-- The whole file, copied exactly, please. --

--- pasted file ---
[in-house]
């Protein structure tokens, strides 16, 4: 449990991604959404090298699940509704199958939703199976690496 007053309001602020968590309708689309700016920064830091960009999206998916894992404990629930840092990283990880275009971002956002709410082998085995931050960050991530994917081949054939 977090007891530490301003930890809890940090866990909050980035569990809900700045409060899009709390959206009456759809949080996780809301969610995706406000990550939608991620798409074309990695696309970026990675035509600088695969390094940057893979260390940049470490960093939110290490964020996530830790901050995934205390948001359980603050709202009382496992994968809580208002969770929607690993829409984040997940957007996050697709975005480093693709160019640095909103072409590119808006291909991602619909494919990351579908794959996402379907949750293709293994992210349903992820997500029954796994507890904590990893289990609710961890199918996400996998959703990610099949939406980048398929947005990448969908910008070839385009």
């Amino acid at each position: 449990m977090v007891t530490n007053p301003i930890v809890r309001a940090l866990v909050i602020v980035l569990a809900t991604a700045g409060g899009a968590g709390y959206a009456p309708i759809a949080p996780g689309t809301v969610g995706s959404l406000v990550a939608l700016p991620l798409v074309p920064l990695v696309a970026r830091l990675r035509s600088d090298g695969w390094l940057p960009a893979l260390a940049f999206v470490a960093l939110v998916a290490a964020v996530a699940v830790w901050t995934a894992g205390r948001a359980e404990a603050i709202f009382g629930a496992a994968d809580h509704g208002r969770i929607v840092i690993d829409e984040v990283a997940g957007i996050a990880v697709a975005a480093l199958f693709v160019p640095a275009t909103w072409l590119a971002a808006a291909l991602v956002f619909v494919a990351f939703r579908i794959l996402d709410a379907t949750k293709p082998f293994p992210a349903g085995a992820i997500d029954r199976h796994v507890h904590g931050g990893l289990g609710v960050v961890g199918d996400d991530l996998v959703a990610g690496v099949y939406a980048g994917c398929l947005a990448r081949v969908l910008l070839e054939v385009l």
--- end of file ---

[in-house]
């Protein structure tokens, strides 16, 4: 449990991604959404090298699940509704199958939703199976690496 007053309001602020968590309708689309700016920064830091960009999206998916894992404990629930840092990283990880275009971002956002709410082998085995931050960050991530994917081949054939 977090007891530490301003930890809890940090866990909050980035569990809900700045409060899009709390959206009456759809949080996780809301969610995706406000990550939608991620798409074309990695696309970026990675035509600088695969390094940057893979260390940049470490960093939110290490964020996530830790901050995934205390948001359980603050709202009382496992994968809580208002969770929607690993829409984040997940957007996050697709975005480093693709160019640095909103072409590119808006291909991602619909494919990351579908794959996402379907949750293709293994992210349903992820997500029954796994507890904590990893289990609710961890199918996400996998959703990610099949939406980048398929947005990448969908910008070839385009």
């Amino acid at each position: 449990m977090v007891t530490n007053p301003i930890v809890r309001a940090l866990v909050i602020v980035l569990a809900t991604a700045g409060g899009a968590g709390y959206a009456p309708i759809a949080p996780g689309t809301v969610g995706s959404l406000v990550a939608l700016p991620l798409v074309p920064l990695v696309a970026r830091l990675r035509s600088d090298g695969w390094l940057p960009a893979l260390a940049f999206v470490a960093l939110v998916a290490a964020v996530a699940v830790w901050t995934a894992g205390r948001a359980e404990a603050i709202f009382g629930a496992a994968d809580h509704g208002r969770i929607v840092i690993d829409e984040v990283a997940g957007i996050a990880v697709a975005a480093l199958f693709v160019p640095a275009t909103w072409l590119a971002a808006a291909l991602v956002f619909v494919a990351f939703r579908i794959l996402d709410a379907t949750k293709p082998f293994p992210a349903g085995a992820i997500d029954r199976h796994v507890h904590g931050g990893l289990g609710v960050v961890g199918d996400d991530l996998v959703a990610g690496v099949y939406a980048g994917c398929l947005a990448r081949v969908l910008l070839e054939v385009l």